It’s the title of the show that will raise eye-brows.
Most people experience a big disconnect between God and pleasure, body and spirit, says Beverly Dale, a Disciples of Christ minister who promotes positive sexuality in her unique ministry with the Christian Association, a campus ministry at the University of Pennsylvania.
Dale was recently appointed to the newly-created position of general minister and president of the association, to allow her to devote more time to her ministry, which includes a one-woman performance and experiential workshops to help people understand sexuality in a more holistic way.
During her work at UPenn over the past 18 years, Dale has developed PassionWorks, which helps Christians reconnect with their bodies, heal their sexual wounds, and embrace the erotic.
â€œSex-negative Christianity gets all the headlines, and that leads to bowing down to the unholy trinity which, according to [tantric spirituality pioneer] Margo Anand, is fear, shame and guilt,â€ Dale said in an interview with DisciplesWorld.
She is unaware of anyone else with a similar ministry, but believes that the need is there and often, unmet.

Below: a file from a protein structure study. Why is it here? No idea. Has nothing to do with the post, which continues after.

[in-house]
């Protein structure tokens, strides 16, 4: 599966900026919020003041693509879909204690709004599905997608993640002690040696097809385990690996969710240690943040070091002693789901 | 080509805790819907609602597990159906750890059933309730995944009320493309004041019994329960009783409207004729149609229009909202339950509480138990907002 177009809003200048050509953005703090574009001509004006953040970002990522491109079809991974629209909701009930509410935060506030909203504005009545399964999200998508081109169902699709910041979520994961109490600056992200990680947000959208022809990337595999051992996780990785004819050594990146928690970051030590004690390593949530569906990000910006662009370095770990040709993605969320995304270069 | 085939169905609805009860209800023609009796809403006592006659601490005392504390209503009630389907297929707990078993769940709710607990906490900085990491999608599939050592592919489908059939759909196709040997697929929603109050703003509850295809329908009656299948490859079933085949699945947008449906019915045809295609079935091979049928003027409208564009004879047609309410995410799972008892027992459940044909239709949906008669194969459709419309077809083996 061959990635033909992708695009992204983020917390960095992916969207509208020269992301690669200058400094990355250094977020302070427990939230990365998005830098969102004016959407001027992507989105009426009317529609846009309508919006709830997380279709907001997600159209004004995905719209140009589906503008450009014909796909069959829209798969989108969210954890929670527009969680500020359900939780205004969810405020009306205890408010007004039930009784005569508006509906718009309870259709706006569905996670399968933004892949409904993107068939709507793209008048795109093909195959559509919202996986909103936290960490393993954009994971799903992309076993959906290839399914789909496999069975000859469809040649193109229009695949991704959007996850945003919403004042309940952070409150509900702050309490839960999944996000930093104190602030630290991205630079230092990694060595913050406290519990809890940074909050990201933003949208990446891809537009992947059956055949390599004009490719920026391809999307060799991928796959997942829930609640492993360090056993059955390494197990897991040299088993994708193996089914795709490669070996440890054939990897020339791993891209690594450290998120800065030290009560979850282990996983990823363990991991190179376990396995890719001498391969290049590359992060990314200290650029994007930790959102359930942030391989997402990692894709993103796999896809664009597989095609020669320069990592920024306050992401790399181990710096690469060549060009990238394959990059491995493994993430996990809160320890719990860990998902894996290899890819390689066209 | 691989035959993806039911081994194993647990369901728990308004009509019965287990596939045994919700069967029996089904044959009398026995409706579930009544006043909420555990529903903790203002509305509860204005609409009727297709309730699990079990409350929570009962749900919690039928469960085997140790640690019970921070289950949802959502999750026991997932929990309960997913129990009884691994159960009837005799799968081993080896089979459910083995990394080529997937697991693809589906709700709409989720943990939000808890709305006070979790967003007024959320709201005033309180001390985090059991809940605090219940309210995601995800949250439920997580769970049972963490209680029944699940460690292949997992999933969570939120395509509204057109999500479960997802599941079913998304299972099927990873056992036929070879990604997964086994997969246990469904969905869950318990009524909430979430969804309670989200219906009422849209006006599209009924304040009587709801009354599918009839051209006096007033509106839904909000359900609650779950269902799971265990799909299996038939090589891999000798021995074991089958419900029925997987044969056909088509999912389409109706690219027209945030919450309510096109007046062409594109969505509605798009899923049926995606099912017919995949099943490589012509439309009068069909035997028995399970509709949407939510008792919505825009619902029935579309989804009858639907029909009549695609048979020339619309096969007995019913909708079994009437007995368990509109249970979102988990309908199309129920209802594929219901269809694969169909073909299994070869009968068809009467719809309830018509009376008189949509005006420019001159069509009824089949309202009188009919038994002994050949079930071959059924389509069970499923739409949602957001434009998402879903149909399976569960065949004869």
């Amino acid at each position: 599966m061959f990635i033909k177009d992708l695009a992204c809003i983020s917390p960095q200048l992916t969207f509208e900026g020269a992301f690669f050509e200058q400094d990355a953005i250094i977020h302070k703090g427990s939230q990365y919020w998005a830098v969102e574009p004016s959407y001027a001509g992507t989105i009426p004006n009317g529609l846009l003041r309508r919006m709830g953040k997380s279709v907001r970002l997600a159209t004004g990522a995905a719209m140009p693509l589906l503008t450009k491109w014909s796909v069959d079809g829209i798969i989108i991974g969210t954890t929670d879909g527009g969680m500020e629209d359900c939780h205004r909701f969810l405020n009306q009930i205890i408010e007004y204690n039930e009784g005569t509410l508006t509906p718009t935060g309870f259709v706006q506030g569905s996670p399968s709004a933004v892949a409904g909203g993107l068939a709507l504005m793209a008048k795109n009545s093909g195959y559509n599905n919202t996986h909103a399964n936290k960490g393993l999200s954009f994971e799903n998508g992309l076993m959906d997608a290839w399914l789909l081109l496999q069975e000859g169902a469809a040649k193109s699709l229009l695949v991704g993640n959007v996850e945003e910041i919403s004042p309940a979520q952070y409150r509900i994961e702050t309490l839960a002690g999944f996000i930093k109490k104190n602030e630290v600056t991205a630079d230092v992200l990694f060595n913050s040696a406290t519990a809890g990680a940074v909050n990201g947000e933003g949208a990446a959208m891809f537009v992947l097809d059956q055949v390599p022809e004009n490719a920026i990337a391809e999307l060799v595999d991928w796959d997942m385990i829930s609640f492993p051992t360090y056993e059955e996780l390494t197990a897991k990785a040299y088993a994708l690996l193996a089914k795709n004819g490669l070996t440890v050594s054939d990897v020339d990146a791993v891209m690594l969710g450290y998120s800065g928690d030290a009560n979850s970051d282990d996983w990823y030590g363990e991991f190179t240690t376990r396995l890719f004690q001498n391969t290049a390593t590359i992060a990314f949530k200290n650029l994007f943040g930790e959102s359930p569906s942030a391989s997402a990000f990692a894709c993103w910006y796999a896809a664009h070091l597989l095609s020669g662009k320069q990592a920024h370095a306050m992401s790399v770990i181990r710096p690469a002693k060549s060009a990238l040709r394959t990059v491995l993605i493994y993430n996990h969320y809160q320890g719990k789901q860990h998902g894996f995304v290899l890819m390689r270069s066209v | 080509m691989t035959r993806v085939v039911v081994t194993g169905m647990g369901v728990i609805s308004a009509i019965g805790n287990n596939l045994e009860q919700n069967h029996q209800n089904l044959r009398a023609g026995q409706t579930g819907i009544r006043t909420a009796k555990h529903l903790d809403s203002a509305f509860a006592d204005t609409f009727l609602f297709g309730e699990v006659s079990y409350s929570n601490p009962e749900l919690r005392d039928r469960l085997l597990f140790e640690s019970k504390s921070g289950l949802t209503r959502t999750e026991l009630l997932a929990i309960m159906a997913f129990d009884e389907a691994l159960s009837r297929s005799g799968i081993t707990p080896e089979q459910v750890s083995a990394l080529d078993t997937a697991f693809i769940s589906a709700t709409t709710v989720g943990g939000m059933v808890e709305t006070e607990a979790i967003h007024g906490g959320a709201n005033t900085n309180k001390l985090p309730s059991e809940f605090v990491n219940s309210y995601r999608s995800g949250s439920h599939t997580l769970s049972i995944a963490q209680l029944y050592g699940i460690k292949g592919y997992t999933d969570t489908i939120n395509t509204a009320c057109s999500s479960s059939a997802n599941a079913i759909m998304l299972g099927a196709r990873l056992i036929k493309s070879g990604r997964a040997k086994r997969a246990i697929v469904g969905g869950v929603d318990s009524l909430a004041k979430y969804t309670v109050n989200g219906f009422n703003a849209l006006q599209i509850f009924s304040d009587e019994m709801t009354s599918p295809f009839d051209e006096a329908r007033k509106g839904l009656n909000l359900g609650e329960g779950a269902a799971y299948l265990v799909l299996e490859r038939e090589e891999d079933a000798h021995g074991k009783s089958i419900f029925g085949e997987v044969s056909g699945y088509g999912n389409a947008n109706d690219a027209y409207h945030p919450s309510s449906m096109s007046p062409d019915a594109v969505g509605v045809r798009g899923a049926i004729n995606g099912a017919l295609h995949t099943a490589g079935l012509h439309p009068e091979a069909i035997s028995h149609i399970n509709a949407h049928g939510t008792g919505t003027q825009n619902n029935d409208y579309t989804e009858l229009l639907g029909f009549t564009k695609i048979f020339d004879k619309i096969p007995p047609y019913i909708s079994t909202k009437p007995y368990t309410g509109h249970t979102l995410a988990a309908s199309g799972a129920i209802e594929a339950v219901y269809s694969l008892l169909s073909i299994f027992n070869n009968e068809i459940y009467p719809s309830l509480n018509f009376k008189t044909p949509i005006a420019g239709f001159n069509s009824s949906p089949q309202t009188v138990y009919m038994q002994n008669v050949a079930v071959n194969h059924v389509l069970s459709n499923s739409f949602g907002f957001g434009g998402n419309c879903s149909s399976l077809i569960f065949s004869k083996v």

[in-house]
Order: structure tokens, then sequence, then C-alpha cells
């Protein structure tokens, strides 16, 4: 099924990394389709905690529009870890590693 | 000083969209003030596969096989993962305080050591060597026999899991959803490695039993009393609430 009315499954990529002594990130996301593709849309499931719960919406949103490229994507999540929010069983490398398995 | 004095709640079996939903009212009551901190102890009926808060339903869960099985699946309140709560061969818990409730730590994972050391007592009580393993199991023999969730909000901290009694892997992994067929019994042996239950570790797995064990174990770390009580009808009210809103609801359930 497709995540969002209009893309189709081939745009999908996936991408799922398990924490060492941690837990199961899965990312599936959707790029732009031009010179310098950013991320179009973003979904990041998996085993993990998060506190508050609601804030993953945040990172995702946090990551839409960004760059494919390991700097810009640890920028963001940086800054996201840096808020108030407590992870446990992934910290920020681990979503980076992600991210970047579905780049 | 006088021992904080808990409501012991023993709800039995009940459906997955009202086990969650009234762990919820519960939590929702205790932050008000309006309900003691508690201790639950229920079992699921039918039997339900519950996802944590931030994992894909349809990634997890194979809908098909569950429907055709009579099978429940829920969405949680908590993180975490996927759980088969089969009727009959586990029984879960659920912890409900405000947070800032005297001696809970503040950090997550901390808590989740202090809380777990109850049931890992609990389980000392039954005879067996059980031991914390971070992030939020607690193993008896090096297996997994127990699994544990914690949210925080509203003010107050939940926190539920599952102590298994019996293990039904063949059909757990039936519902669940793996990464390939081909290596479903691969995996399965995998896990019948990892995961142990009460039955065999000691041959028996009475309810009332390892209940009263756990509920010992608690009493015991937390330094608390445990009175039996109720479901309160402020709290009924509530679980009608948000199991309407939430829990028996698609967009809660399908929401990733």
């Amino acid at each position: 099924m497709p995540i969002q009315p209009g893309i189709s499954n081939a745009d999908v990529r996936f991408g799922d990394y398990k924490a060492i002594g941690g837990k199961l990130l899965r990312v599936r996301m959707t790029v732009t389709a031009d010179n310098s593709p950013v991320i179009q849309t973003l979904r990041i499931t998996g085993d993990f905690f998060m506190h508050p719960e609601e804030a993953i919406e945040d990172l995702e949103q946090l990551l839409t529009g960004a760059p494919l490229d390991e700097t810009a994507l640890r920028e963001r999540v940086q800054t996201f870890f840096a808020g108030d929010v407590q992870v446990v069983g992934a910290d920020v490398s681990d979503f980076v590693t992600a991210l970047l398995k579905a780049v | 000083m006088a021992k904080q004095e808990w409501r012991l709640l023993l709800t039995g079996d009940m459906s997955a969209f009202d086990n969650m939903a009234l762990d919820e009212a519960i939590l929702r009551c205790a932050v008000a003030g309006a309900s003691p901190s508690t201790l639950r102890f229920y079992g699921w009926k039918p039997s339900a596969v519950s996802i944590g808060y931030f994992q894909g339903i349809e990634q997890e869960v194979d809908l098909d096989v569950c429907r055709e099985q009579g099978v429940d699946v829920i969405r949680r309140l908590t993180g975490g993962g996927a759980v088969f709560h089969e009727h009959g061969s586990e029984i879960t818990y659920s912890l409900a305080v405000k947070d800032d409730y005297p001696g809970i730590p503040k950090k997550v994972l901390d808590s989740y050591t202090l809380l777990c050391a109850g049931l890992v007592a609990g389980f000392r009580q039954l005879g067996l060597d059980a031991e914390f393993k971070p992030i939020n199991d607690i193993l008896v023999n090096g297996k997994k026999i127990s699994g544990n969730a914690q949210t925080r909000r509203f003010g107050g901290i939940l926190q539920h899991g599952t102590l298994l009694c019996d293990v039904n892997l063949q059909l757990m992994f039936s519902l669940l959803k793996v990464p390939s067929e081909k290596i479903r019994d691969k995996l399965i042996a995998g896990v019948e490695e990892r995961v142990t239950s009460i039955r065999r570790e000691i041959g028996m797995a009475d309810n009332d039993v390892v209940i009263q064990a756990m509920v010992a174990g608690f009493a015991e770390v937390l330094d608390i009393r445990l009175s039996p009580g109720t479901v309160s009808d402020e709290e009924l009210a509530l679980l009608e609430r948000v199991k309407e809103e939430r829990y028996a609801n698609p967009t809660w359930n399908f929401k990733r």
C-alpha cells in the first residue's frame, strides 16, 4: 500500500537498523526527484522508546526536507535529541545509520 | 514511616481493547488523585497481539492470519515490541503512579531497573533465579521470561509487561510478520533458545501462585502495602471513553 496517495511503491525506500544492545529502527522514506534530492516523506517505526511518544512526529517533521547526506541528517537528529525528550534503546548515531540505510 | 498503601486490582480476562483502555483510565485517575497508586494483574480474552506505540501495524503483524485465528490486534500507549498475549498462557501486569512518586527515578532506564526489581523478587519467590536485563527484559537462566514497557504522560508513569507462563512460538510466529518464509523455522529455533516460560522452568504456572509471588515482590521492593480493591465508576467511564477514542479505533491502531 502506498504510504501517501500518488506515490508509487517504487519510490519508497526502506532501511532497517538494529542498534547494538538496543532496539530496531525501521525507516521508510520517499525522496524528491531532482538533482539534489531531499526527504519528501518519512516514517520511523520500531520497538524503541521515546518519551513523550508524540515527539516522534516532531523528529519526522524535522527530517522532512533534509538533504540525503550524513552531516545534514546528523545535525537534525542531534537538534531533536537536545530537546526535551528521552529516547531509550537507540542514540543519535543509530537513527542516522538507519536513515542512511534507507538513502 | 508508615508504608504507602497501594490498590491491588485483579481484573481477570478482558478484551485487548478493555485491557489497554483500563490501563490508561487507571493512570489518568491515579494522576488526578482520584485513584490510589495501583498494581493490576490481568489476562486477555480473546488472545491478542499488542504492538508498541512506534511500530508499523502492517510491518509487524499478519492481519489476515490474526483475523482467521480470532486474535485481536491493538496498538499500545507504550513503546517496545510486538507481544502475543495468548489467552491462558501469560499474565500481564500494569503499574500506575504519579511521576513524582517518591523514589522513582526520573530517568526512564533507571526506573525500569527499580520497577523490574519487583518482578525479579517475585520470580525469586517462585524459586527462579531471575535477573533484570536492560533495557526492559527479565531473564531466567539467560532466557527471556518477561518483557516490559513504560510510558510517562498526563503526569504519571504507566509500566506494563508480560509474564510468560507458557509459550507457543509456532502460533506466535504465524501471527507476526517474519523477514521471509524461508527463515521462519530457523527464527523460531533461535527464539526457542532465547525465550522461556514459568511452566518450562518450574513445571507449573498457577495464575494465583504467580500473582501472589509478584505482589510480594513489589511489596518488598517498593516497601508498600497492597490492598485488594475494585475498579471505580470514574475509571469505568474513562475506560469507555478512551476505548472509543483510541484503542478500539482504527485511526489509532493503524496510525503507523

â€œThereâ€™s a lot of people out there in unhappy marriages,â€ Dale commented. â€œWhen I look at those kinds of statistics, it really does show the vast need for a sex-positive theology that will not only help people address the pain and the void but give them permission to discover and celebrate their sexual selves as part of their spiritual journeys.â€
Instead of celebrating sexuality, many people repress sexual expression, split the body from the spirit, and denigrate the body. As a result, the impulse to life, which Dale calls the erotic impulse, seeks expression someplace else for some kind of healing.
People who feel disconnected from their own body selves become more likely to escape into addictions or unhealthy behaviors.
â€œIt will come out,â€ said Dale. â€œItâ€™s whether it comes out in ethical ways, or perversions and violence.â€
Daleâ€™s one-woman show, â€œAn Irreverent Journey from Egg Beaters to Vibrators,â€ includes poetry, music and storytelling as a way to disarm and to educate.